June 1, 2016: Thank you, Bud

~by Susi Pittman


Buddy Boy has been my most loving and joyful companion since the death of my husband eight years ago. In most cases, dogs will mourn and then show a desire to continue living in the “now.” That’s what is so endearing about dogs, they live in the moment. Bud came out of his mourning for my husband by showing signs of joy again; tail wagging’s, more energy, smiling (and yes, most dog owners know their dogs smile), eating better and the reappearance of his old habits.

He showed me that life continues on and we are called to “live in it” and not recoil into unnecessary extended grief. As our loved ones have moved into their new existence, so must we. Dogs know this in a different language given them by the Creator. Bud’s behavior was an example to me in realizing that moving on was spiritually healthy.

In dog years, Bud is now 72 and I have reached the artful years of Medicare. It has been his unspoken choice to attend to me and make sure that I am safe, or feeling okay. This was evident to me in a huge way back in the summer of 2010.

Let me preface this story with the fact that I have been deaf in my left ear for years and have minor hearing loss in my right ear. I was sitting on my porch, drinking coffee one morning, listening to the Cardinals in the trees when quite suddenly I noticed that the sounds were becoming more distant and then gone. I stood up and called Bud. I could not hear myself speak. Bud came. I was frightened as I wrestled with the obvious fact, I was absolutely deaf. How was that possible? Why did it happen? I could not even call anyone on the phone, because I would not be able to hear them. So, I raced to the computer and emailed my daughter to Skype me immediately. There I was able to speak to her and she could text me back on screen. I was able to get to an Otolaryngologist and start treatments for nerve induced hearing loss. It took two weeks for me to regain my hearing and Bud was my guardian every step of the way.

Bud sensed that something was wrong with me. He would lie at my feet whenever I was inactive, it was his way of expressing concern. He would alert me to sounds outside the house and even if the phone rang. He wasn’t trained to do this, he did this on his own, like he knew he needed to. He was more watchful and aggressive during this time, warier of people and not his usual “at ease” self. Bud had always been a dog ambassador of affection and love to everyone. His actions told me that he was guarding me.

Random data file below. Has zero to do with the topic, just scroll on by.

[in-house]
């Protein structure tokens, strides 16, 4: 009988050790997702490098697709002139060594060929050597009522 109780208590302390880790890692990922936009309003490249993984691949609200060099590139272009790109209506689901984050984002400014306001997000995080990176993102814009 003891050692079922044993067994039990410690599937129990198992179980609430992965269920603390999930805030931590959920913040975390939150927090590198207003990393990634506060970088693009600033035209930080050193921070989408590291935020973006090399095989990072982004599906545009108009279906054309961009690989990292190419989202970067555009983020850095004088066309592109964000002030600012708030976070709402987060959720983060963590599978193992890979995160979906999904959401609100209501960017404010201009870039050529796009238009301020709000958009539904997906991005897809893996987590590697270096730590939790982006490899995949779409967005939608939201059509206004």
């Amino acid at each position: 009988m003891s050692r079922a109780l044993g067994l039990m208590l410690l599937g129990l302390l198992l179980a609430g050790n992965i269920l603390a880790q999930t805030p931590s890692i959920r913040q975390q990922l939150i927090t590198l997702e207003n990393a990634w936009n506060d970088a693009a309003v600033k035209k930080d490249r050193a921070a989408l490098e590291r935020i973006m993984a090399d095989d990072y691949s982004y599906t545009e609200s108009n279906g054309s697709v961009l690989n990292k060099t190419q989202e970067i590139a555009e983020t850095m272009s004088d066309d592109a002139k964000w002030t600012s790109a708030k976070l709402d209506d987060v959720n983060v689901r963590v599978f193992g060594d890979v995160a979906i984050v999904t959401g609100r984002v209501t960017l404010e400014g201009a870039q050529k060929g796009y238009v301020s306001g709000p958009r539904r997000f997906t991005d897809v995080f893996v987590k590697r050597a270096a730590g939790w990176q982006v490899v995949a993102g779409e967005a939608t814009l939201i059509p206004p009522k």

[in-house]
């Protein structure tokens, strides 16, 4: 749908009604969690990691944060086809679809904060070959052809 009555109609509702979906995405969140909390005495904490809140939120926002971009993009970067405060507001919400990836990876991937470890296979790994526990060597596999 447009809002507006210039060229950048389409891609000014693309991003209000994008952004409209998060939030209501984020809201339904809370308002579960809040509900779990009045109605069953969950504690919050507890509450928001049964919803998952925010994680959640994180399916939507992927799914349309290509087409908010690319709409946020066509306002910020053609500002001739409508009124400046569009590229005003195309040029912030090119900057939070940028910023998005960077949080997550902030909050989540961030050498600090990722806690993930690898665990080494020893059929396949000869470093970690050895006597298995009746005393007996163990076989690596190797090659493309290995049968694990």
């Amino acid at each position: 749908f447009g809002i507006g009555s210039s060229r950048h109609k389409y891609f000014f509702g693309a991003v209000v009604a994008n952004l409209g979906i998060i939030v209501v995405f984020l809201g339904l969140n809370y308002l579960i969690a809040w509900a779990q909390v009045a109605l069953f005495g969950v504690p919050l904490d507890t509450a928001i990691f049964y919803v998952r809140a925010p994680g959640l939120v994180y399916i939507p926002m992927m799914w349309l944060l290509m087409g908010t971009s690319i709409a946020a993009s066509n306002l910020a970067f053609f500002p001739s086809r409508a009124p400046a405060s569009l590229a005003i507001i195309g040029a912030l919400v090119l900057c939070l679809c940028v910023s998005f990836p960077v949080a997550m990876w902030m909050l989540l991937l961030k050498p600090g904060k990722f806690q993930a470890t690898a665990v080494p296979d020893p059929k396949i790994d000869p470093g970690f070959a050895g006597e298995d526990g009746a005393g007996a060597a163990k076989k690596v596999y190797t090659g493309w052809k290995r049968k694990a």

Now, six years later, Bud has lost all of his hearing and it has been my privilege to work with him on our new speech of hand signals and body language to communicate with him. I know what it was like to hear nothing, not even your own breathing and how frightening and disorienting that can be. I know that Bud misses being able to hear but, he has adapted in ways far beyond what I thought capable. And I watch him now for indications of what he might need.

There was a time in 2008 when I was alone in a cabin in the Smokey Mountains with Bud. It was a beautiful day and I had all the doors open to the back deck as I worked on writing my book. Bud was lying next to me. Out of my peripheral vision I noticed Bud rising up very slowly, unusually so, that I turned to look at him. Every hair on the ridge of his back was standing straight up and his head was lowered with ears raised and his eyes set straight ahead. I then turned to see what he was looking at, and there standing on the edge of the deck was a large black bear. He was noticeably thin and I am sure he was smelling the lunch I had placed beside me. Bud lunged out the door without hesitation and the bear scrambled up the railing and proceeded to jump off into the woods. I screamed for Bud to stop, and thank God he did.

My hero dog! He would have fought with a bear for me! Fearless loyalty cannot be bought.

Today, Bud’s eyesight has grown darker and he has trouble seeing shapes or dealing with glare. There are times I see him anxious and nervous while walking in the back yard because he has lost sight of me… I run to him to assure him, I am there and he is okay. His gratefulness is evident in his joyful mannerisms that have been such the big part of his persona. Sometimes I just kneel down and hug him tight just so he knows how much he is loved in the moment.

Bud has shown me that to have a friend, you must be a friend; that patience is its own reward; love does not judge, nor does it seek its own justice; forgiveness is paramount to joy; pleasure should be found in the smallest of things; giving beats receiving any day; a good nap IS a good thing; disability allows others to grow with you; seize the day; share “joy” often; live in the moment, it may be all you have; always love.

So here we are, just the two of us, taking care of each other. Two different creatures that God has given to each extraordinary insights into the other, so that their lives together, while they have each other will be blessed in a reciprocal love that will know it’s true potential in the perfection of the life to come.

Thank you Bud for your example, and thank you for your love. I will never be able to thank Jesus enough for sending you to me because you have made me a better person in so many ways.

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Susi Pittman is founder of CatholicStewardsofCreation.com and Owner-President of Twin Oaks Publishing; she is author of Animals in Heaven? Catholics Want to Know!; a member of the St. John’ s Catholic Writers Guild;
a member of the Florida Publishers Association, Independent Book Publishers Association, the National Association of Professional Women, the ASPCA, the National Wildlife Federation, the Humane Society of the United States and the National Audubon society.

*** Visit SUSI WEEKLY ARCHIVE ***

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